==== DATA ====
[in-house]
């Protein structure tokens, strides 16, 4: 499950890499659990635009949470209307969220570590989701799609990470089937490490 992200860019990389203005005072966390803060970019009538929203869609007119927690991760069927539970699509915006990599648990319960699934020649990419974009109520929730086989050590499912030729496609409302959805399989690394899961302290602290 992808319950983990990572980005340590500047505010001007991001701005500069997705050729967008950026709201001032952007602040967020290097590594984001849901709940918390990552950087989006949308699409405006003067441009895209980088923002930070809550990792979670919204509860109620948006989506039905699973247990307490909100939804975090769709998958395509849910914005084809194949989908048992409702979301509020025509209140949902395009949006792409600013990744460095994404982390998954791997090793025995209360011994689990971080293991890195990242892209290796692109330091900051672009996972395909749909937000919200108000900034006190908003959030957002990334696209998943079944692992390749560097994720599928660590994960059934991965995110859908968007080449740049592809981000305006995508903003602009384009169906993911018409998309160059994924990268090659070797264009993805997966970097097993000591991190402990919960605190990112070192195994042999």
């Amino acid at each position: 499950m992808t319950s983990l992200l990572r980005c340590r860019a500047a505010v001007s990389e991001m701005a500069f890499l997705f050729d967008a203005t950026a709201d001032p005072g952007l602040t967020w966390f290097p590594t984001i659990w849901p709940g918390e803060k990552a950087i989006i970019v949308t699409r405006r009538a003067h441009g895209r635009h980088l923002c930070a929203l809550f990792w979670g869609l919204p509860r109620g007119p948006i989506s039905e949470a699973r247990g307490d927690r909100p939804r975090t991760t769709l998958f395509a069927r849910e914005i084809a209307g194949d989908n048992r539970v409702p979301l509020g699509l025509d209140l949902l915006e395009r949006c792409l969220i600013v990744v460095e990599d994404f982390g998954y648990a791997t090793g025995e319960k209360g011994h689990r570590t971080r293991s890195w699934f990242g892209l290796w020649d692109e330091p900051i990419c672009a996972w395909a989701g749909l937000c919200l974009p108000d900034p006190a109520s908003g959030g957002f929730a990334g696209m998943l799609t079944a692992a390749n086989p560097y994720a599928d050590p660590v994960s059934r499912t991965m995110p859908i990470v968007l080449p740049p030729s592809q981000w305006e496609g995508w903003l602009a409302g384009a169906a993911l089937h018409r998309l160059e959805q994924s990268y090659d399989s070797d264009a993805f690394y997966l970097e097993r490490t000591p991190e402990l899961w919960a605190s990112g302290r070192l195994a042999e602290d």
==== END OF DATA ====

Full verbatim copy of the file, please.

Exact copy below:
[in-house]
């Protein structure tokens, strides 16, 4: 499950890499659990635009949470209307969220570590989701799609990470089937490490 992200860019990389203005005072966390803060970019009538929203869609007119927690991760069927539970699509915006990599648990319960699934020649990419974009109520929730086989050590499912030729496609409302959805399989690394899961302290602290 992808319950983990990572980005340590500047505010001007991001701005500069997705050729967008950026709201001032952007602040967020290097590594984001849901709940918390990552950087989006949308699409405006003067441009895209980088923002930070809550990792979670919204509860109620948006989506039905699973247990307490909100939804975090769709998958395509849910914005084809194949989908048992409702979301509020025509209140949902395009949006792409600013990744460095994404982390998954791997090793025995209360011994689990971080293991890195990242892209290796692109330091900051672009996972395909749909937000919200108000900034006190908003959030957002990334696209998943079944692992390749560097994720599928660590994960059934991965995110859908968007080449740049592809981000305006995508903003602009384009169906993911018409998309160059994924990268090659070797264009993805997966970097097993000591991190402990919960605190990112070192195994042999």
């Amino acid at each position: 499950m992808t319950s983990l992200l990572r980005c340590r860019a500047a505010v001007s990389e991001m701005a500069f890499l997705f050729d967008a203005t950026a709201d001032p005072g952007l602040t967020w966390f290097p590594t984001i659990w849901p709940g918390e803060k990552a950087i989006i970019v949308t699409r405006r009538a003067h441009g895209r635009h980088l923002c930070a929203l809550f990792w979670g869609l919204p509860r109620g007119p948006i989506s039905e949470a699973r247990g307490d927690r909100p939804r975090t991760t769709l998958f395509a069927r849910e914005i084809a209307g194949d989908n048992r539970v409702p979301l509020g699509l025509d209140l949902l915006e395009r949006c792409l969220i600013v990744v460095e990599d994404f982390g998954y648990a791997t090793g025995e319960k209360g011994h689990r570590t971080r293991s890195w699934f990242g892209l290796w020649d692109e330091p900051i990419c672009a996972w395909a989701g749909l937000c919200l974009p108000d900034p006190a109520s908003g959030g957002f929730a990334g696209m998943l799609t079944a692992a390749n086989p560097y994720a599928d050590p660590v994960s059934r499912t991965m995110p859908i990470v968007l080449p740049p030729s592809q981000w305006e496609g995508w903003l602009a409302g384009a169906a993911l089937h018409r998309l160059e959805q994924s990268y090659d399989s070797d264009a993805f690394y997966l970097e097993r490490t000591p991190e402990l899961w919960a605190s990112g302290r070192l195994a042999e602290d």